All women are excited and nervous when they get pregnant, but Black women face a unique set of challenges, according to board-certified OB/GYN Jessica Shepherd.
The risks Black women face in maternal health are different than those for White women. They are two to three times more likely to die of pregnancy-related causes, according to the CDC.
So, there can be a lot of fear. And, while the doctor-patient relationship is always critical between mom-to-be and her OB/GYN, Dr. Shepherd says there can be different questions for Black women that need to be addressed.
"Communication is a big part in where we see kind of that breakdown of what is being discussed and what is being understood," says Dr. Shepherd.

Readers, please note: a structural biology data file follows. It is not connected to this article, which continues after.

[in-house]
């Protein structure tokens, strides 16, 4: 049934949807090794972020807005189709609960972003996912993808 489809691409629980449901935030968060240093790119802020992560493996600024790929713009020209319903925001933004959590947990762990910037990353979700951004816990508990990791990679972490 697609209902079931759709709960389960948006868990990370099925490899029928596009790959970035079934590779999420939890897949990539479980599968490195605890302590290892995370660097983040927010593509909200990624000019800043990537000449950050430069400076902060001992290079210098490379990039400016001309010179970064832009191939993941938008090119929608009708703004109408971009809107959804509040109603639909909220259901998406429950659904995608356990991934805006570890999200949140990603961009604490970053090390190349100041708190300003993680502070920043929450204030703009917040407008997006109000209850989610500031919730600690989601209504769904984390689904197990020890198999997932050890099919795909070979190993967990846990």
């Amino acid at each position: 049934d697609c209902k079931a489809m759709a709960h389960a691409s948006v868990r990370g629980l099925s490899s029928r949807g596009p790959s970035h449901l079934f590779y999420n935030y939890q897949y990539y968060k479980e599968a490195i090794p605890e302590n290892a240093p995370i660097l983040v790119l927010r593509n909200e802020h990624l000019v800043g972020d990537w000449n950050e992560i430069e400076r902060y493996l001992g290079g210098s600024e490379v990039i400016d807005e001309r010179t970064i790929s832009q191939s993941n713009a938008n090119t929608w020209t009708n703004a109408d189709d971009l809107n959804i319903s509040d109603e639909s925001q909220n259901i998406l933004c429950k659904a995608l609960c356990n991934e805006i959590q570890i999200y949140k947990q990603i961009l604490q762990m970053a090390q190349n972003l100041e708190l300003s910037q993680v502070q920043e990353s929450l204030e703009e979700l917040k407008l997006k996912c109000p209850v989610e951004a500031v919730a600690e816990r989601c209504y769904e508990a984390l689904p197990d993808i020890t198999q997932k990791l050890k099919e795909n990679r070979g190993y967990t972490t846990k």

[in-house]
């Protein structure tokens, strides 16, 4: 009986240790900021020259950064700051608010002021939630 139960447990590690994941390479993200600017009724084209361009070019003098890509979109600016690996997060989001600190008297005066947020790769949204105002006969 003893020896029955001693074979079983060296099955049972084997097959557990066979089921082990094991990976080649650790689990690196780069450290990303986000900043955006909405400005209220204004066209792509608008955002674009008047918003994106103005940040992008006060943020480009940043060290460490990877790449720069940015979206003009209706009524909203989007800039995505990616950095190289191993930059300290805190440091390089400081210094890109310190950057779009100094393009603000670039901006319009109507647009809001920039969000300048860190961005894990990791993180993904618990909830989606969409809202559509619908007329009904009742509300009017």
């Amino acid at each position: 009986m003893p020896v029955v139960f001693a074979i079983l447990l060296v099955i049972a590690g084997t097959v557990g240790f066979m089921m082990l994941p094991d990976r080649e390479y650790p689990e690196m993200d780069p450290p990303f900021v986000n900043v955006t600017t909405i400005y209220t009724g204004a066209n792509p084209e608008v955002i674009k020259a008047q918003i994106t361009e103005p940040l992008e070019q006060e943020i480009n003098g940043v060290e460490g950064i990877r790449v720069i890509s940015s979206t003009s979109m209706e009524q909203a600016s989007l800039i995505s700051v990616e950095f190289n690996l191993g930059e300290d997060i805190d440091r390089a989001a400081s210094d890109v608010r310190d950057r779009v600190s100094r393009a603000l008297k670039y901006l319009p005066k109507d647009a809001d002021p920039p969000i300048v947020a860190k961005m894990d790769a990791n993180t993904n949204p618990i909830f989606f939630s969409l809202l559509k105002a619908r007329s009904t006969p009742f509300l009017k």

She says do not be afraid to ask questions-- any questions. You need to feel empowered in your own health journey.
And as far as the medical community doing its part, she says, "Even in myself, there are implicit biases. And if we're not willing to accept those biases and pay attention to them, and do something to actually change that, then that from our end is not going to change as well."
She says if you are thinking that you want a Black doctor because he or she will know what you are going through or understand your struggles, you should know that Black doctors are only 5-7% of the overall doctor community, and it's far less if you are looking for a Black female doctor.
Dr. Shepherd says we need far more diversity in medicine.
See Dr. Shepherd's entire episode on Mom2Mom with a lot more tips and information here.